Now, I have it on good authority, Mike Boy, that some of those sitting behind me have said to the men of QC, don’t listen to Ayabonga Cawe, because he is ‘political’ and controversial. Those who have said this, are correct. 100% correct. Unlike many of my peers, I do not have the luxury, to not be sensitive to politics of identity, power and history and how these shape our lives. Unlike the ideal that many of the teachers here would want, I do not have the luxury to not see race. My black skin every day, marks me for many things. My incompetence is assumed until I prove otherwise. Until I open my mouth, my place at the table is questioned until I prove my worth, competence and merit. This is the world that Queenians will have to confront. To starve them of this insight in the name of shielding young people from ‘controversy’ and politics is the biggest disservice you can do, to these young men. Adults who peddle in these scare tactics, are the worst remains of the regime whose effects we are trying to undo. A regime which was defined even by the United Nations, as a crime against humanity. I am surprised that some adults in this space, continue to act as foot soldiers for the National Party war machine whose effects we want to overcome. The verkrampte attitudes, it seems, never die. Aside from this being utterly out of order, it presents the most anti-intellectual, conservative and racist elements that continue to make part of what we call the Queen’s family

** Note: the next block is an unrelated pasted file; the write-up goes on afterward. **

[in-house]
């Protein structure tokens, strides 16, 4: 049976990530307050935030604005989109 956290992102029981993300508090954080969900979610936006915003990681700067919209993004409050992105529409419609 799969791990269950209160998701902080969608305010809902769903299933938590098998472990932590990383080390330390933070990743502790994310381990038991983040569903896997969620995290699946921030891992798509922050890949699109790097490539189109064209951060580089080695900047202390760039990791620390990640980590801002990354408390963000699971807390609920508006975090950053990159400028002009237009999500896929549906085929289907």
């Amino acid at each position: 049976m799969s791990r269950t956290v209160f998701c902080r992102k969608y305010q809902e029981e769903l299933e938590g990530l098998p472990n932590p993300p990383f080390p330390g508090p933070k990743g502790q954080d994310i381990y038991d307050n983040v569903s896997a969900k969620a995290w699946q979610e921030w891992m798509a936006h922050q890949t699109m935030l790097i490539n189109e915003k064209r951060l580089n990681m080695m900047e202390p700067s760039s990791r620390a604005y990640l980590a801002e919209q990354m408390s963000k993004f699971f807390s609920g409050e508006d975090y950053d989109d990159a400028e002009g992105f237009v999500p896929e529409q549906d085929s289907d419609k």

The fear, that I will come here and speak politics, and where some don’t understand, these questions will be posed in the classrooms, stages and fields of this school, is a fear of curiosity and inquiry. Surely that is what the educational process is about. As I reflected on what I would say today, I asked myself what the function of such addresses, is anyway. Is it to impart a message, a lesson, to share anecdotes or to convey some wisdom?